Children eat a new Happy Meal at the McDonald's restaurant in Collingwood on August 29, 2006 in Melbourne, Australia.
McDonald's just can't seem to catch a break lately, it seems.
A Washington-based consumer advocacy group on Tuesday threatened to file a lawsuit against the mega-chain, charging that the it "unfairly and deceptively" markets the toys in its Happy Meals to children.
"McDonald's marketing has the effect of conscripting America's children into an unpaid drone army of word-of-mouth marketers, causing them to nag their parents to bring them to McDonald's,'' wrote Stephen Gardner, a spokesman with the Center for Science in the Public Interest.
The group is giving McDonald's 30 days to stop selling the toys before a suit is filed in state court. The center has not settled on a state yet, but the group believes the toys in Happy Meals violate state consumer protection laws in Massachusetts, Texas, the District of Columbia, New Jersey and California.
In a statement, McDonald's said it "couldn't disagree more" with the CPSI and points out that it has been a part of the Council for Better Business Bureau's voluntary initiative to address the importance of children's well-being for the last four years.
"We are proud of our Happy Meal which gives our customers wholesome food and toys of the highest quality and safety. Getting a toy is just one part of a fun, family experience at McDonald's," said McDonald's Vice President of Communications, William Whitman, in a written statement.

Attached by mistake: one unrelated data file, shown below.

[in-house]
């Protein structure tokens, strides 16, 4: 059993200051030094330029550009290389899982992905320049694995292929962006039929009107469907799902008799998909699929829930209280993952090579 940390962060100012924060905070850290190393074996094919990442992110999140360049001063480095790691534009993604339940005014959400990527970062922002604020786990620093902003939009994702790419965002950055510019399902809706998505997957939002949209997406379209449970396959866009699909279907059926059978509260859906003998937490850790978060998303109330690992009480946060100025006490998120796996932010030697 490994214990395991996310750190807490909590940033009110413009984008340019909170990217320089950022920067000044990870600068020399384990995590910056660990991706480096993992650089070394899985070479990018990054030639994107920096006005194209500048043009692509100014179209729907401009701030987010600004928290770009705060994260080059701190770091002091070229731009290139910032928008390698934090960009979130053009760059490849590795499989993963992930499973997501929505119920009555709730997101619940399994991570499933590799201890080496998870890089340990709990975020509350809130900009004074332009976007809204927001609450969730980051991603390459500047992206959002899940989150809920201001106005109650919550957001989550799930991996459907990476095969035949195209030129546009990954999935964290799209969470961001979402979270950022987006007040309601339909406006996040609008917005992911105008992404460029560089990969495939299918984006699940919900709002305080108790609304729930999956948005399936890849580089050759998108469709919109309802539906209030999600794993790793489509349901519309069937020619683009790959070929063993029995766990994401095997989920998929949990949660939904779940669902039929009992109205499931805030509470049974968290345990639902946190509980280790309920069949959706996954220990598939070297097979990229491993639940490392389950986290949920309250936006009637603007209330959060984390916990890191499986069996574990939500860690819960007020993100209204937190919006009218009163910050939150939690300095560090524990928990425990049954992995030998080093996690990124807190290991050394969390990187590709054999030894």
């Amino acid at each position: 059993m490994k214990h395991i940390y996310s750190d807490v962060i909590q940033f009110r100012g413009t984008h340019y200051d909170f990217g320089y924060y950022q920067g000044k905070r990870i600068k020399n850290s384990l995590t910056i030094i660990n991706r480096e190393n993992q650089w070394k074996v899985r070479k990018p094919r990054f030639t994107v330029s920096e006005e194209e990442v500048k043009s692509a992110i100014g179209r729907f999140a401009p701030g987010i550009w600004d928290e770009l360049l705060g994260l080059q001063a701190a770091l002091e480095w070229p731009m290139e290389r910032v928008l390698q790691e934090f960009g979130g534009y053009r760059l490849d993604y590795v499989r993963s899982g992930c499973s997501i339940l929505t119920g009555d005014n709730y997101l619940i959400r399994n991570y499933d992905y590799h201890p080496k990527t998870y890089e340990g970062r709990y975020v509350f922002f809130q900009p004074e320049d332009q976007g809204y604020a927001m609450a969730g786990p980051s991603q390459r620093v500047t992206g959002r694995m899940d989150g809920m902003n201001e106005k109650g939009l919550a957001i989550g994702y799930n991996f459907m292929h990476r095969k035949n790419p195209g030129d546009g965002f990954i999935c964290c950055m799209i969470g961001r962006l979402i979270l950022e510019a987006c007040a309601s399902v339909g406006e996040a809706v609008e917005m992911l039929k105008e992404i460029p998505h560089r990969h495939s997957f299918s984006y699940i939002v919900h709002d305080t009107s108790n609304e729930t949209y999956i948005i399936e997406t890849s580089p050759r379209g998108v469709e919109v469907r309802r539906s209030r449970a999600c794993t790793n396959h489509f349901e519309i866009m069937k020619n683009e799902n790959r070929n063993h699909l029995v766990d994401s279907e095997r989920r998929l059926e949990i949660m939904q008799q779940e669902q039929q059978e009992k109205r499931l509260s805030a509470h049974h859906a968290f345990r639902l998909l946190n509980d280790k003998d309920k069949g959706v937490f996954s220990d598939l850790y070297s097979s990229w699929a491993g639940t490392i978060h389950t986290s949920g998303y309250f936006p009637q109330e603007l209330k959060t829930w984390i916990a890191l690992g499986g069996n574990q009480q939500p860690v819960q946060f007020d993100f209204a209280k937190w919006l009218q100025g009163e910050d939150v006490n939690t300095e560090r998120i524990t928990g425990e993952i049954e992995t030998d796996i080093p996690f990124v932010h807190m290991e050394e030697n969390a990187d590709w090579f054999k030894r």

The fast food company made a pledge in 2007 to advertise only two types of Happy Meals to children younger than 12: one with four Chicken McNuggets, apple dippers with caramel dip and low-fat white milk, or one with a hamburger, apple dippers and milk. They both meet the company-set requirement of less than 600 calories, and no more than 35 percent of calories from fat, 10 percent of calories from saturated fat or 35 percent total sugar by weight.
CSPI argues that even if those Happy Meals appear in advertisements, kids order the unhealthier meals most of the time.
The group is hoping its first lawsuit against the fast food chain will have a similar effect as its 2006 lawsuit against Kellogg that prompted the company to agree to a settlement raising the nutritional value of cereals and snacks it markets to children.
Still, some may accuse the group of extremism, arguing that it's the parents' responsibility to monitor what their children eat, not the restaurant's.
Michael Jacobson, executive director of CSPI, says it's the parents responsibility too, but he equates the toy giveaways to a door to door salesman coming to a family's house every day and asking to privately speak with the children.
"At some point parents get worn down," Jacobson says. "They don't always want to be saying no to their children. We feel like an awful lot of parents would be relieved if this one pressure was removed from them."
Last month, demonstrators with the group Corporate Accountability International canvassed downtown Chicago to call for the retirement of Ronald McDonald, claiming the character encourages young people to eat unhealthy foods.